The focus on AI as a marketing tactic is relatively new, and the explosion of chatbots in the last several years bears out the value that organizations are seeing as customers begin to record positive interactions. Most companies are still in the trial and error stage, but others are leveraging technology that is more mature. For example, the Cosmopolitan of Las Vegas hotel now “employs” an AI named Rose who interacts with hundreds of customers on a daily basis via text message — even tossing in kiss emojis when the situation demands. This sassy robotic lady helps extend the brand with customers while quickly solving everyday challenges such as concierge and housekeeping duties.

These chatbots appeal to individuals who are already using Facebook messenger or other programs such as WhatsApp to chat with friends, as they more seamlessly integrate to the tasks that customers need. Facebook now boasts over 100,000 bots that are actively chatting with customers and the continued innovation helps drive market interest and adoption. While interesting for basic needs where the conversation is unlikely to branch, AI is still in its infancy and many organizations are simply in beta testing or playing with chatbots instead of relying on them to perform critical business functions.

Integrating Chatbots with Your DXP or CMS Platform

Chatbots are not only exceptionally cool, but they can also integrate with your Digital Experience Platform (DXP) or website Content Management System (CMS) to deliver the ultimate in personalized experiences. This is especially true of organizations with an eCommerce component, as businesses are seeing double-digit sales and conversion rate improvements from chatbots versus social ads, for instance.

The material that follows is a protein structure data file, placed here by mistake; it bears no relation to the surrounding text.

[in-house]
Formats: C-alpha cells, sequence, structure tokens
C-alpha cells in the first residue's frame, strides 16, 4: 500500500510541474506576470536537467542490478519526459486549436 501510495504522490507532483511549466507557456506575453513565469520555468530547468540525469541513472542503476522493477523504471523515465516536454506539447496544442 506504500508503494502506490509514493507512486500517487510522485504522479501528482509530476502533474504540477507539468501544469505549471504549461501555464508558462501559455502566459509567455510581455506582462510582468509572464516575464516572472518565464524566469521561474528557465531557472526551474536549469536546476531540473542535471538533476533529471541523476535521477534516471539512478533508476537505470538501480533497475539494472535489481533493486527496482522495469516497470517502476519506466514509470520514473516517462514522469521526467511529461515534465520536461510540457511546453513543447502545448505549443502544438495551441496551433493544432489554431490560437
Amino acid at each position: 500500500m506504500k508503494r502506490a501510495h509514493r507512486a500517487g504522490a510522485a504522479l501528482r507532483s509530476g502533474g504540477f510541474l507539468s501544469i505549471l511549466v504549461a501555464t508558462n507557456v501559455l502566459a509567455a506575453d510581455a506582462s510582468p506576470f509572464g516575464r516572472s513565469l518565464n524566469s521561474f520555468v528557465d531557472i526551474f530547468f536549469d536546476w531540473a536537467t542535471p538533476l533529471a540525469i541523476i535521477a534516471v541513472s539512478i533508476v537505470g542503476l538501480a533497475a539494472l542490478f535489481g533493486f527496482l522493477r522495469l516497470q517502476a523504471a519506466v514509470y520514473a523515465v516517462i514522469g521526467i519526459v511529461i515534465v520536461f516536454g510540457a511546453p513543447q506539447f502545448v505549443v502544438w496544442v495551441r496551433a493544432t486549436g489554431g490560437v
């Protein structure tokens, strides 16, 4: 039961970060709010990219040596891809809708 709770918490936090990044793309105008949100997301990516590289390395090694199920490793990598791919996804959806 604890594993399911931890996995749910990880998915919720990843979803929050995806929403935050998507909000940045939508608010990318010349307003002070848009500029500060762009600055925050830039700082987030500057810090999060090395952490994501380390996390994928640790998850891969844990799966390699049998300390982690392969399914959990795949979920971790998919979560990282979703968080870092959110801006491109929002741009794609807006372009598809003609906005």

It’s important that chatbots are not treated as a siloed part of your marketing strategy, but instead are fully integrated into the overall experience. Chatbots are another channel for the dissemination of information, and should be fully integrated just as your email marketing and SMS messaging channels are. This is where a thorough knowledge of structured content comes into play. Instead of creating a separate grouping of content for your chatbot, a skilled partner will help you understand how to leverage the content you’re already creating for this fascinating new distribution channel.

Better Experiences?

There may still be some question about whether or not the chatbots offer a truly improved customer experience as opposed to working with a human customer service representative, for example. While chatbots are still relatively limited, they are able to quickly offer status updates, provide balances, let you know of special offers, detail which newsletters you wish to sign up for and complete purchases. As app downloads continue to decline and mobile-first websites grow in prominence, bots are an opportunity to reach customers where they already are: Facebook Messenger with 1 billion users per month, SMS texts and programs such as What’sApp, Slack and Kik. Chatbots do provide the one thing that it can be difficult to deliver in human-to-human interactions: personalization at scale.